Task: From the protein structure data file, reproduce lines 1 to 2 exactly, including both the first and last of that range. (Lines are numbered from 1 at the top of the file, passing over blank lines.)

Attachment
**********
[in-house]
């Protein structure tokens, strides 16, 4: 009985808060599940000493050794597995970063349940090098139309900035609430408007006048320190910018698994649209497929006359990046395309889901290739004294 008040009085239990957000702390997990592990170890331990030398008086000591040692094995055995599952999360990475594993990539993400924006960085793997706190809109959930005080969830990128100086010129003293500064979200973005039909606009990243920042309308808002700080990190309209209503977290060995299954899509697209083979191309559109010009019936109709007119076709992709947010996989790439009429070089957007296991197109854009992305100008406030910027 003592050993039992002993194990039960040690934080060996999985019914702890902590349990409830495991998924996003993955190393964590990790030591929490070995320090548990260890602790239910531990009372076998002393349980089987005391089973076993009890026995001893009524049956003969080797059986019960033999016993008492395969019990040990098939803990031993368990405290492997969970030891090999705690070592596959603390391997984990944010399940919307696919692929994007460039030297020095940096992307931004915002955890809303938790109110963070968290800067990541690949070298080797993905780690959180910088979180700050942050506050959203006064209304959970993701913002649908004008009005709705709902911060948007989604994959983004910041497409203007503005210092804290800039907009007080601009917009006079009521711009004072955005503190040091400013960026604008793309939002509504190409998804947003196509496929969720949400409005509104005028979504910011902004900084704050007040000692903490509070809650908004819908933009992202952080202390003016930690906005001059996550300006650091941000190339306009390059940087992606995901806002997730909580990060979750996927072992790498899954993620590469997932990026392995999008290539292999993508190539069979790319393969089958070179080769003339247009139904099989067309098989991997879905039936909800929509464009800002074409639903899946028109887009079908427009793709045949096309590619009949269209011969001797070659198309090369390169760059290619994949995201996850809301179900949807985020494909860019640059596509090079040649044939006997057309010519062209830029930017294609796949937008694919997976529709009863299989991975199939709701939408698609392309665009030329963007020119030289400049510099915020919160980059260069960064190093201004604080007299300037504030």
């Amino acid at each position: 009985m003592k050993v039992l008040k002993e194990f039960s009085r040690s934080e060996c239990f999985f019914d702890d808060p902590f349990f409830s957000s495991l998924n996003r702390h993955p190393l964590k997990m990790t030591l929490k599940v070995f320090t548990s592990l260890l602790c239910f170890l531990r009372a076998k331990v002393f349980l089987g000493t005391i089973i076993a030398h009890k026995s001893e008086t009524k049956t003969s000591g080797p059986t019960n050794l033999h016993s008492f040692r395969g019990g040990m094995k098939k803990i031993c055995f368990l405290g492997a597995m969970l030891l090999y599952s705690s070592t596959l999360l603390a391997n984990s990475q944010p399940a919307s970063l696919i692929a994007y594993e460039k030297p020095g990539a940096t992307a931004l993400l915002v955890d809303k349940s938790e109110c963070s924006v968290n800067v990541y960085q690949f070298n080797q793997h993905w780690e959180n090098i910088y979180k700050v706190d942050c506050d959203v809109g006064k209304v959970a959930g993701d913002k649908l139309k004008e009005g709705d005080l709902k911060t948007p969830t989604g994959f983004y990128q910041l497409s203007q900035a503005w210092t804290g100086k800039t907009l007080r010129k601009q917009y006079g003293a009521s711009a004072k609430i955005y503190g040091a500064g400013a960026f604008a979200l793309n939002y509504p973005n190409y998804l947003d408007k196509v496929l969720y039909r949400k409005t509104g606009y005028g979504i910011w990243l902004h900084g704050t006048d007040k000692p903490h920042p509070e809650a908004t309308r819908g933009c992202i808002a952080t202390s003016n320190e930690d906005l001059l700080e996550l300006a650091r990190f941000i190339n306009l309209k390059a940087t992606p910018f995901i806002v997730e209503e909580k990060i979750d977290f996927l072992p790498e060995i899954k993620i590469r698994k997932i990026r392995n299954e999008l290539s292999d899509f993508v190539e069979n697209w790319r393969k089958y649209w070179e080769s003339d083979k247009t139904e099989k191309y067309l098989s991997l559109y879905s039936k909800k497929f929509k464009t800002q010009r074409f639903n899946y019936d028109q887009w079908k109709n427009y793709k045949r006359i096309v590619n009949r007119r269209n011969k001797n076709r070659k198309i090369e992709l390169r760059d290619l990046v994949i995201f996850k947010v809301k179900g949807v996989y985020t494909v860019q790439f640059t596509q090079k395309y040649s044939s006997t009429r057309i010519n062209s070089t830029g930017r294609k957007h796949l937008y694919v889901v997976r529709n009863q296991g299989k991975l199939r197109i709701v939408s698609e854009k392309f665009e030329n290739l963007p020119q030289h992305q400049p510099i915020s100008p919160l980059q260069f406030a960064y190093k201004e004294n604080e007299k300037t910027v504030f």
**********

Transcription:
[in-house]
């Protein structure tokens, strides 16, 4: 009985808060599940000493050794597995970063349940090098139309900035609430408007006048320190910018698994649209497929006359990046395309889901290739004294 008040009085239990957000702390997990592990170890331990030398008086000591040692094995055995599952999360990475594993990539993400924006960085793997706190809109959930005080969830990128100086010129003293500064979200973005039909606009990243920042309308808002700080990190309209209503977290060995299954899509697209083979191309559109010009019936109709007119076709992709947010996989790439009429070089957007296991197109854009992305100008406030910027 003592050993039992002993194990039960040690934080060996999985019914702890902590349990409830495991998924996003993955190393964590990790030591929490070995320090548990260890602790239910531990009372076998002393349980089987005391089973076993009890026995001893009524049956003969080797059986019960033999016993008492395969019990040990098939803990031993368990405290492997969970030891090999705690070592596959603390391997984990944010399940919307696919692929994007460039030297020095940096992307931004915002955890809303938790109110963070968290800067990541690949070298080797993905780690959180910088979180700050942050506050959203006064209304959970993701913002649908004008009005709705709902911060948007989604994959983004910041497409203007503005210092804290800039907009007080601009917009006079009521711009004072955005503190040091400013960026604008793309939002509504190409998804947003196509496929969720949400409005509104005028979504910011902004900084704050007040000692903490509070809650908004819908933009992202952080202390003016930690906005001059996550300006650091941000190339306009390059940087992606995901806002997730909580990060979750996927072992790498899954993620590469997932990026392995999008290539292999993508190539069979790319393969089958070179080769003339247009139904099989067309098989991997879905039936909800929509464009800002074409639903899946028109887009079908427009793709045949096309590619009949269209011969001797070659198309090369390169760059290619994949995201996850809301179900949807985020494909860019640059596509090079040649044939006997057309010519062209830029930017294609796949937008694919997976529709009863299989991975199939709701939408698609392309665009030329963007020119030289400049510099915020919160980059260069960064190093201004604080007299300037504030």